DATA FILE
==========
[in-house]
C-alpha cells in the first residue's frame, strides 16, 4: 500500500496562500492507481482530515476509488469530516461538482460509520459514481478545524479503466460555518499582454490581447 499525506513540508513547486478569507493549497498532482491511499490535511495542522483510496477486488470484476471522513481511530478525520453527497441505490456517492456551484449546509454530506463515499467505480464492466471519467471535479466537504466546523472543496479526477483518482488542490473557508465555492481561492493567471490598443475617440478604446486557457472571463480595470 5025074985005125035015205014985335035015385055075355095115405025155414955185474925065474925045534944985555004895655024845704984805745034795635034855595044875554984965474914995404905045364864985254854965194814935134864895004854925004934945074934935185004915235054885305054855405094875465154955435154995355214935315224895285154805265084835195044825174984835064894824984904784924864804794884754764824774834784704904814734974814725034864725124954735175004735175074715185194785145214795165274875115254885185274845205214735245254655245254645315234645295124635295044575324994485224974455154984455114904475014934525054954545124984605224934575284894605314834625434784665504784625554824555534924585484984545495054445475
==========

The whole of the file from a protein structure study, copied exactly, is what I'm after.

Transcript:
[in-house]
C-alpha cells in the first residue's frame, strides 16, 4: 500500500496562500492507481482530515476509488469530516461538482460509520459514481478545524479503466460555518499582454490581447 499525506513540508513547486478569507493549497498532482491511499490535511495542522483510496477486488470484476471522513481511530478525520453527497441505490456517492456551484449546509454530506463515499467505480464492466471519467471535479466537504466546523472543496479526477483518482488542490473557508465555492481561492493567471490598443475617440478604446486557457472571463480595470 5025074985005125035015205014985335035015385055075355095115405025155414955185474925065474925045534944985555004895655024845704984805745034795635034855595044875554984965474914995404905045364864985254854965194814935134864895004854925004934945074934935185004915235054885305054855405094875465154955435154995355214935315224895285154805265084835195044825174984835064894824984904784924864804794884754764824774834784704904814734974814725034864725124954735175004735175074715185194785145214795165274875115254885185274845205214735245254655245254645315234645295124635295044575324994485224974455154984455114904475014934525054954545124984605224934575284894605314834625434784665504784625554824555534924585484984545495054445475